Digitaleer1332 Beverly CT NEOlympia, WA 98516(253) 592-4476https://plus.google.com/b/114217780993114696336/+Olympiaseohttps://www.digitaleer.com/page-speed-optimization-services/
Fortunately, for most web sites, there are a few activities which may be undertaken which will greatly improve page load performance. Described below are five factors which will improve page load speeds.
1. Check that your HTML is valid
Although many of the latest generation web browsers are good at providing accurate workarounds for invalid or badly constructed HTML, it still consumes time and resources when HTML is incorrectly constructed. It is always a good idea to use a HTML validation utility on your web pages (use Search Engine to find one of the many free online HTML validators).
Please note also that HTML as provided when saving to HTML from some Microsoft applications is NOT fully valid HTML. If, for example, you save a document in Microsoft Word 2003 using the 'save as' - 'Web Page' then your HTML will be invalid.
3. Image Size
Always use images with as small a file size as practicable. Large file sized images take more time to load than small ones. There are various ways of reducing image file sizes including using different image formats (e.g. .gif instead of .jpeg) and reduced resolution. There are also a multitude of free online image compressors and other tools. There is of course a trade-off between file size and image quality.
4. Stylesheets (CSS Files)
There are four guidelines in relation to Stylesheets and page load times:
Welcome Faster Page Load Speed
Above are five basics to improve page load speed performance. Load times of pages are necessary for effective SEO and are basic best practice of web page design and development.
A web page's loading time is becoming extremely important in search engine rankings. Improving page speed can cost a little money, so a small business might not do it. Here are some free ways to improve page speed:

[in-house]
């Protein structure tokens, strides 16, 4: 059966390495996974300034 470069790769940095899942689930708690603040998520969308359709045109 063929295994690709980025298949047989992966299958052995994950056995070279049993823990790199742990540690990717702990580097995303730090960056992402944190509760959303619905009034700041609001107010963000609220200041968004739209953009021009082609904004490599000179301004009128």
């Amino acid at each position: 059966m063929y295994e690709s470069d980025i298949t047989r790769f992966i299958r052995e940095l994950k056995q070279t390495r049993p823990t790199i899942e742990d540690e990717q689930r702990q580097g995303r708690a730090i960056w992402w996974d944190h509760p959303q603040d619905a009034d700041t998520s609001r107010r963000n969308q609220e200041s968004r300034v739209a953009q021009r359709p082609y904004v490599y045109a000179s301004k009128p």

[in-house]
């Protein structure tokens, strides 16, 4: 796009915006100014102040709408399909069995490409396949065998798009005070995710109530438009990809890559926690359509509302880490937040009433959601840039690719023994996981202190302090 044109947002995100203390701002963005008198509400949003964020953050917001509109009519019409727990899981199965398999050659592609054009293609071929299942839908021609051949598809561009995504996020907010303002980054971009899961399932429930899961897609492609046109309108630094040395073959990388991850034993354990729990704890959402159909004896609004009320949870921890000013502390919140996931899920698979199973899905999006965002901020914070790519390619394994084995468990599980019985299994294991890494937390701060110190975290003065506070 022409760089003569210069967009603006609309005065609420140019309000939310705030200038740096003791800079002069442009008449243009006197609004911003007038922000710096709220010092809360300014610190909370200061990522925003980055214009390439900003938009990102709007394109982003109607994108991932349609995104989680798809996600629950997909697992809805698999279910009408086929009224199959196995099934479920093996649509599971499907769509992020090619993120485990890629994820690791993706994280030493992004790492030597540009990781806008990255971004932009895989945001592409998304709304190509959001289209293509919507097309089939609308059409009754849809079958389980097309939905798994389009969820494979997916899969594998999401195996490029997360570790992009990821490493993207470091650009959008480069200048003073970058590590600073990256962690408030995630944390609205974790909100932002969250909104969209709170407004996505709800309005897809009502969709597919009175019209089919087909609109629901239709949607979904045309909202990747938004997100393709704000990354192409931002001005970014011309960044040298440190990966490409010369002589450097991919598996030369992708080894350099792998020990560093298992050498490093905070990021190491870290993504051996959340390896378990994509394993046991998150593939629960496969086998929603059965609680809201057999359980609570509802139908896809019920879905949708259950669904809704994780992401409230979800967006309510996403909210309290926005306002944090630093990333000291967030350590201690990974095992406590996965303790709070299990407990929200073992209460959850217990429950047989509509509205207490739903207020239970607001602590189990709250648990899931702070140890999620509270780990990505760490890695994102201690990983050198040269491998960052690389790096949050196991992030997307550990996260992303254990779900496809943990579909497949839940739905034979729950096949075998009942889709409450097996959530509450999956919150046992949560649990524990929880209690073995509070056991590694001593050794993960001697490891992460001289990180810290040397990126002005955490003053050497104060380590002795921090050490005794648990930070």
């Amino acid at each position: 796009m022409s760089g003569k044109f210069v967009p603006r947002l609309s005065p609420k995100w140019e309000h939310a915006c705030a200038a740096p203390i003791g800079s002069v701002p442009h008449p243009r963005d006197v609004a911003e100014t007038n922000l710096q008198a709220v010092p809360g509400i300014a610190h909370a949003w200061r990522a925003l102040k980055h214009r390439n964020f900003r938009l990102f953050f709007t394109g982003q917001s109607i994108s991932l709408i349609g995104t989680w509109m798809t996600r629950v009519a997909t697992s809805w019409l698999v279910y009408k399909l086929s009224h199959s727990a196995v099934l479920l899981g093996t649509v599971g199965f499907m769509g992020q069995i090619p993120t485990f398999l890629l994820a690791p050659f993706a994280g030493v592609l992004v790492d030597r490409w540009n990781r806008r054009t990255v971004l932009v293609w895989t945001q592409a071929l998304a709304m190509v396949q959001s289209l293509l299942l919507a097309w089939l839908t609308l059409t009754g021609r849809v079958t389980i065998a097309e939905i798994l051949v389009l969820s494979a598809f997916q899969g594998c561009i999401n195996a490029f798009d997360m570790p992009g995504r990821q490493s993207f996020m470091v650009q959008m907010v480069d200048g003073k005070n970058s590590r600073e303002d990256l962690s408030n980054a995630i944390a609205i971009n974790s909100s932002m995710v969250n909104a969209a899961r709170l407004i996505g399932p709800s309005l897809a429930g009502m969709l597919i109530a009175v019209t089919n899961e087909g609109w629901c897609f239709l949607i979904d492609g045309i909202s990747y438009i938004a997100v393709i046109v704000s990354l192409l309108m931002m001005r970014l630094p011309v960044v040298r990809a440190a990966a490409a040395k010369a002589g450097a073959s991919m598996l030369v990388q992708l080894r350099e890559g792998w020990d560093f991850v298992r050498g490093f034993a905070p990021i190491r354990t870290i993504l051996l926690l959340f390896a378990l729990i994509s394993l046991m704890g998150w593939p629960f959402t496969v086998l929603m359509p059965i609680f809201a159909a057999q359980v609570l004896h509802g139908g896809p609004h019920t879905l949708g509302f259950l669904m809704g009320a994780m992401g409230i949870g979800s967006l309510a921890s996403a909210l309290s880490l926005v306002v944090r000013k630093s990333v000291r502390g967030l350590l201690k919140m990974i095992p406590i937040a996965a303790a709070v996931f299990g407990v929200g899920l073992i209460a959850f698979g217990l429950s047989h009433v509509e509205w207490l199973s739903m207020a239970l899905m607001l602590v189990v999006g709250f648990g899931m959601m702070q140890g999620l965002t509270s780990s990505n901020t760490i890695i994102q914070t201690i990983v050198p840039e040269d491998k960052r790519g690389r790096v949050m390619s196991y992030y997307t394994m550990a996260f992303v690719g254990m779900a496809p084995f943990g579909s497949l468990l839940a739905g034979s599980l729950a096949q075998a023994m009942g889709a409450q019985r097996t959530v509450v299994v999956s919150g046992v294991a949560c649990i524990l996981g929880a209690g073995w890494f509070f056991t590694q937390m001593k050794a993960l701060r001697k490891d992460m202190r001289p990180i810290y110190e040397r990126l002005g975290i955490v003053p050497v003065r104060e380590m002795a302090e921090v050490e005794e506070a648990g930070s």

1. Serve your images from another domain. For some reason, the people designing web browsers have advanced leaps and bounds when it comes to graphics, speed, and overall capabilities but are continuing to program browsers to follow the same rules when loading a page. One of these rules is that only two images can be loaded from the same domain at the same time. This means that if your page has eight images, your browser has to finish loading the first two before it moves on to the second, third, and fourth pair. This is one of the reasons why businesses are purchasing cloud storage space from companies like Amazon. You can find free alternatives if you run a blog on WordPress.com, Blogger, Tumblr, or have a Flickr account. This will reduce storage on your web host and offshore some of the loading to these external servers.
2. Consider CloudFlare. As a disclaimer, I don't work for CloudFlare or get paid for referring people, I just know that the service can work. With a little configuring, CloudFlare will route requests made to your server through their processors, which are usually faster. CloudFlare has paid plans, but the basic features can be had for free. I recommend CloudFlare if your web host will agree to whitelist them (you have to point your nameservers to their servers; if your host doesn't know what's going on, they may think your site has been hacked and will interfere).
5. Check your cache settings. If you're running an open source content management system like Drupal, it's likely someone has developed some extensions to boost cache performance. Installing these will help your website serve up static pages instead of dynamic pages when people visit - in simple terms, your site will display already existing pages instead of asking the database what to say every time someone is browsing.
Last week, Google made an announcement that could once again shake up a lot of small business websites.
According to an article from WebProNews, there is an internal organization within Google called the "Make the Web Faster" initiative, and this group's quest is to reduce the time it takes a web page to load. Last week Google announced that it now has a brand new feature called "mod_pagespeed", which apparently makes it quick and easy to optimize the pages on a website for speed.
But Wait - who cares how fast a web page loads?
Consider the following:
Website visitors routinely abandon websites that take too long to load. Study after study confirms this behavior. Most users would rather click the "Back" button than wait for an animated movie or graphic-intensive page to load. Users want information as fast as they can get it, and they are not willing to wait.
Experiments from Google found that users spend more time on websites that have fast page load times. Other studies confirm this behavior as well.
Google cares so much about speed that it recently added page load times as one of the regular criteria a site must meet in order to rank well in Google's search results.